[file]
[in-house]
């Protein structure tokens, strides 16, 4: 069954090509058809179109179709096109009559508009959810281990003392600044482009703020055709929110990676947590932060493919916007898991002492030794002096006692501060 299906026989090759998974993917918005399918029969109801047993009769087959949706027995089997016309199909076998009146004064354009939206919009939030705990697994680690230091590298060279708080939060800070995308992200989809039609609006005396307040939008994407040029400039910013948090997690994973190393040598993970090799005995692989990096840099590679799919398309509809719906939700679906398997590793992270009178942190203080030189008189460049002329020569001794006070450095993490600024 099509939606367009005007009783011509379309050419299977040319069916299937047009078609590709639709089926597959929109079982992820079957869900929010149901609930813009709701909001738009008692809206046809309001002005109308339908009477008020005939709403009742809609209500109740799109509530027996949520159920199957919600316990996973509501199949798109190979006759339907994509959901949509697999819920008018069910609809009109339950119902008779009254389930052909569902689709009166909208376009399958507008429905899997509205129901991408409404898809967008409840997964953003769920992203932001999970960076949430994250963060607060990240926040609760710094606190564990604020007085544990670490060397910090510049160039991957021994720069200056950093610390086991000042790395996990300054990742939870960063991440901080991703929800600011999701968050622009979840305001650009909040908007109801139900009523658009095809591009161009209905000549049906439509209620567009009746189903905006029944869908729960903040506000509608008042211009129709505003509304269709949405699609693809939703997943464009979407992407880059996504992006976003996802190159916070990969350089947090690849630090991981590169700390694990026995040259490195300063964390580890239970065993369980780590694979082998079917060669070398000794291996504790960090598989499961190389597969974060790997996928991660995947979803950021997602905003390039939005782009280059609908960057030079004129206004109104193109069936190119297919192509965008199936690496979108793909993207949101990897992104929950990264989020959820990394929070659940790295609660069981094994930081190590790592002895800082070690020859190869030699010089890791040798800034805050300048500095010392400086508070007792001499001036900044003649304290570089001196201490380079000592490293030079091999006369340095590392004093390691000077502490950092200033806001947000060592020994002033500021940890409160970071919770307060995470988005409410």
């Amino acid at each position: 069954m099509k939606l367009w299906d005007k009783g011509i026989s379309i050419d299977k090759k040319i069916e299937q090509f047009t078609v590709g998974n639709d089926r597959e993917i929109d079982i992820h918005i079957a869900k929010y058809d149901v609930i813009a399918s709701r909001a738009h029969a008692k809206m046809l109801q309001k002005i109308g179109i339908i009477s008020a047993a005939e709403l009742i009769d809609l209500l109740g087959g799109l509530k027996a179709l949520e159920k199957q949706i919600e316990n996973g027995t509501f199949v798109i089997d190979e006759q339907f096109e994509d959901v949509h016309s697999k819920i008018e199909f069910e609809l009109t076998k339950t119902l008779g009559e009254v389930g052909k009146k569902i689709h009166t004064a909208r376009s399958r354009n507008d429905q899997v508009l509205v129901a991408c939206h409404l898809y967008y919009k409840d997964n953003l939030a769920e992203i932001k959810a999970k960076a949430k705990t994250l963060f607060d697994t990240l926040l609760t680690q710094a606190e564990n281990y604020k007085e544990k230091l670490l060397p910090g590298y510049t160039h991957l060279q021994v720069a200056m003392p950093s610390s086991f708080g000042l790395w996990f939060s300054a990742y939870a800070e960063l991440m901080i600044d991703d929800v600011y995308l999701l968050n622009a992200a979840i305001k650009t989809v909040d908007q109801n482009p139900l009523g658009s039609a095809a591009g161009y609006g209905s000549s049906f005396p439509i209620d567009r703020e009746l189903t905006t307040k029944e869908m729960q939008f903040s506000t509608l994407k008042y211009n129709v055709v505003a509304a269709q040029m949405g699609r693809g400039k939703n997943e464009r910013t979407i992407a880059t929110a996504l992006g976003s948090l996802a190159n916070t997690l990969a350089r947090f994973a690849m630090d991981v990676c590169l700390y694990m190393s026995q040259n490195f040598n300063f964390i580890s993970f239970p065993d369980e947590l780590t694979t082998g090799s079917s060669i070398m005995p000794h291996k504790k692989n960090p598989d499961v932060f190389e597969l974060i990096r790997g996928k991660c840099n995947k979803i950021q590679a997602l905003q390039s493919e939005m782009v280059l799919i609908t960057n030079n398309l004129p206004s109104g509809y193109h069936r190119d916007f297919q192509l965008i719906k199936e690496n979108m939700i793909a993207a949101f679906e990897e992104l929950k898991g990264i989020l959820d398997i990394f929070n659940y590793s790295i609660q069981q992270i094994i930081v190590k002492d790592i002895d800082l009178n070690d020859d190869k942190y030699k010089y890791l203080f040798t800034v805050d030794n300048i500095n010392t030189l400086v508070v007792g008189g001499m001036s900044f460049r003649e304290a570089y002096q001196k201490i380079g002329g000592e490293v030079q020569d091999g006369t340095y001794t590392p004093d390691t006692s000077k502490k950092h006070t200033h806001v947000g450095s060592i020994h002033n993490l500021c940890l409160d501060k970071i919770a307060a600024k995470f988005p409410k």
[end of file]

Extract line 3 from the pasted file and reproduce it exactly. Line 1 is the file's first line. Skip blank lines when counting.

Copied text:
């Amino acid at each position: 069954m099509k939606l367009w299906d005007k009783g011509i026989s379309i050419d299977k090759k040319i069916e299937q090509f047009t078609v590709g998974n639709d089926r597959e993917i929109d079982i992820h918005i079957a869900k929010y058809d149901v609930i813009a399918s709701r909001a738009h029969a008692k809206m046809l109801q309001k002005i109308g179109i339908i009477s008020a047993a005939e709403l009742i009769d809609l209500l109740g087959g799109l509530k027996a179709l949520e159920k199957q949706i919600e316990n996973g027995t509501f199949v798109i089997d190979e006759q339907f096109e994509d959901v949509h016309s697999k819920i008018e199909f069910e609809l009109t076998k339950t119902l008779g009559e009254v389930g052909k009146k569902i689709h009166t004064a909208r376009s399958r354009n507008d429905q899997v508009l509205v129901a991408c939206h409404l898809y967008y919009k409840d997964n953003l939030a769920e992203i932001k959810a999970k960076a949430k705990t994250l963060f607060d697994t990240l926040l609760t680690q710094a606190e564990n281990y604020k007085e544990k230091l670490l060397p910090g590298y510049t160039h991957l060279q021994v720069a200056m003392p950093s610390s086991f708080g000042l790395w996990f939060s300054a990742y939870a800070e960063l991440m901080i600044d991703d929800v600011y995308l999701l968050n622009a992200a979840i305001k650009t989809v909040d908007q109801n482009p139900l009523g658009s039609a095809a591009g161009y609006g209905s000549s049906f005396p439509i209620d567009r703020e009746l189903t905006t307040k029944e869908m729960q939008f903040s506000t509608l994407k008042y211009n129709v055709v505003a509304a269709q040029m949405g699609r693809g400039k939703n997943e464009r910013t979407i992407a880059t929110a996504l992006g976003s948090l996802a190159n916070t997690l990969a350089r947090f994973a690849m630090d991981v990676c590169l700390y694990m190393s026995q040259n490195f040598n300063f964390i580890s993970f239970p065993d369980e947590l780590t694979t082998g090799s079917s060669i070398m005995p000794h291996k504790k692989n960090p598989d499961v932060f190389e597969l974060i990096r790997g996928k991660c840099n995947k979803i950021q590679a997602l905003q390039s493919e939005m782009v280059l799919i609908t960057n030079n398309l004129p206004s109104g509809y193109h069936r190119d916007f297919q192509l965008i719906k199936e690496n979108m939700i793909a993207a949101f679906e990897e992104l929950k898991g990264i989020l959820d398997i990394f929070n659940y590793s790295i609660q069981q992270i094994i930081v190590k002492d790592i002895d800082l009178n070690d020859d190869k942190y030699k010089y890791l203080f040798t800034v805050d030794n300048i500095n010392t030189l400086v508070v007792g008189g001499m001036s900044f460049r003649e304290a570089y002096q001196k201490i380079g002329g000592e490293v030079q020569d091999g006369t340095y001794t590392p004093d390691t006692s000077k502490k950092h006070t200033h806001v947000g450095s060592i020994h002033n993490l500021c940890l409160d501060k970071i919770a307060a600024k995470f988005p409410k």